"I love you with all my heart" is not really true as the ability to love resides in the brain. Just recently, researchers have been able to figure out where love, and lust, is actually located in the brain.
Love is a mental function controlled by the brain. Much like how language or our senses are controlled by different parts of the brain so too are emotions such as anger, sadness and happiness. What part of the brain controls love was not understood until recently thanks to advancements in technology. Thanks to new research you may be saying "I love you with all my striatum."
The research in mapping out where love resides in the brain was led by Jim Pfaus, PhD, professor of psychology at Concordia University. Researchers looked at 20 different studies to help chart out what part of the brain love calls home. The studies involved researchers examining brain activity as people looked at erotic photos or looked at photos of loved ones.
The researchers discovered that the insula and striatum are related to love and sexual desire. Sexual desire and love activate different areas of the striatum. The part of the striatum that is stimulated by pleasurable activities such as food or sex was also stimulated by sexual desire while the part of the striatum which is involved with conditioned behaviors, where pleasurable or rewarding experiences are given value was stimulated as love. Over time, as sexual desire becomes more than just lust it will trigger a different part of the striatum.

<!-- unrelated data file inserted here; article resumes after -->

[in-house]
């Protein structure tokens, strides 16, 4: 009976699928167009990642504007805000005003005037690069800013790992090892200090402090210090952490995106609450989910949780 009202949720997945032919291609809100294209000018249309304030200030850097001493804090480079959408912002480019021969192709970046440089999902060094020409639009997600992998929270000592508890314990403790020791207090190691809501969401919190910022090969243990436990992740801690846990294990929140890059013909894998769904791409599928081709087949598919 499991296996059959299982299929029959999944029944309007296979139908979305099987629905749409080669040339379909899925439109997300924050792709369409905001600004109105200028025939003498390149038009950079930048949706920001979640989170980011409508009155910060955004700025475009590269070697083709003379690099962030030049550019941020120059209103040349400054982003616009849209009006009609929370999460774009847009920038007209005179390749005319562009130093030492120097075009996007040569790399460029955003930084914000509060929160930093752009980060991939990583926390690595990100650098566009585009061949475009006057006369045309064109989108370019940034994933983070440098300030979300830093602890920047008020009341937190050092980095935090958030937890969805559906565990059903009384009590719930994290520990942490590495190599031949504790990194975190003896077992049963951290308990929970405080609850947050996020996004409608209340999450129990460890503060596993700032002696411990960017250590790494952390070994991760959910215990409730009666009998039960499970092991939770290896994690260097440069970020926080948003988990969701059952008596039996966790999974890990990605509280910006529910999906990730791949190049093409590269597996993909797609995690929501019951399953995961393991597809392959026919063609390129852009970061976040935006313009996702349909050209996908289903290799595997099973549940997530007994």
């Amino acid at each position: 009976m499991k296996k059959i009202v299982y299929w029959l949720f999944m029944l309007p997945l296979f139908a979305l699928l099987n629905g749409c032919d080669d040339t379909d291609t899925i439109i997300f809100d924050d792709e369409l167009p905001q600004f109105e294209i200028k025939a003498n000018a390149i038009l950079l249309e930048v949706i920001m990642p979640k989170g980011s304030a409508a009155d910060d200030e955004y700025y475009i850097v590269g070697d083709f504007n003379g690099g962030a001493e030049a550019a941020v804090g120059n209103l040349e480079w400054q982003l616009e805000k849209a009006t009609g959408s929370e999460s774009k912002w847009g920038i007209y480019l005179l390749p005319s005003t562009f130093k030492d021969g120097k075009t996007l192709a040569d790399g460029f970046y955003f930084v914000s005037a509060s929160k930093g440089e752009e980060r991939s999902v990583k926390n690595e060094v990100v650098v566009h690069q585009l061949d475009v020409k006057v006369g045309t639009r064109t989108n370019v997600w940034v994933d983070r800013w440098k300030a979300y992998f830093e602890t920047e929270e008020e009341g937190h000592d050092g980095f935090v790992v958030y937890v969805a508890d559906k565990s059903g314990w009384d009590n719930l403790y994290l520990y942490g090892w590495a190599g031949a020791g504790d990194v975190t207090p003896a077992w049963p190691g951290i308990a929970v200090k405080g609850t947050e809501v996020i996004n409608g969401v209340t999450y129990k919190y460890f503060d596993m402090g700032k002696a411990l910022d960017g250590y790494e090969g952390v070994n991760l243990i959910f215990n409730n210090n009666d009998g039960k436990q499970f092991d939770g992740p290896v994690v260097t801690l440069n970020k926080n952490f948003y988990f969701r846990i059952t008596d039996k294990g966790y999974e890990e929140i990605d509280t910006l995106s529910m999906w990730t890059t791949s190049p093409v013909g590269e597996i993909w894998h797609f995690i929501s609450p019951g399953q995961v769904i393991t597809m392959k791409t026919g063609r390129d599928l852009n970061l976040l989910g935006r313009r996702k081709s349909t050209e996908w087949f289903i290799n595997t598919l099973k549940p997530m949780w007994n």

The researchers also discovered that this part of the striatum was also associated with drug addiction. The researchers believe that love is definitely like a drug, it's a habit based on rewarding behavior. In love's case it comes as a reward from sexual desire.
Love is also very important in different brain functions. Love can help activate different parts of the brain that are related to monogamy and pair bonding. Interestingly, some parts of the brain are more active when people feel sexual desire when compared to feeling love. The reason for this is that the complex nature of love does not require the object of affection to be around whereas desire is very specific.
Love grows from desire, figuratively and literally, as it travels to one part of the striatum to another part of the striatum. Love is still difficult to grasp and future research can help better understand love, where it resides in the brain and what effect it has on the brain.
The study was published in the Journal of Sexual Medicine.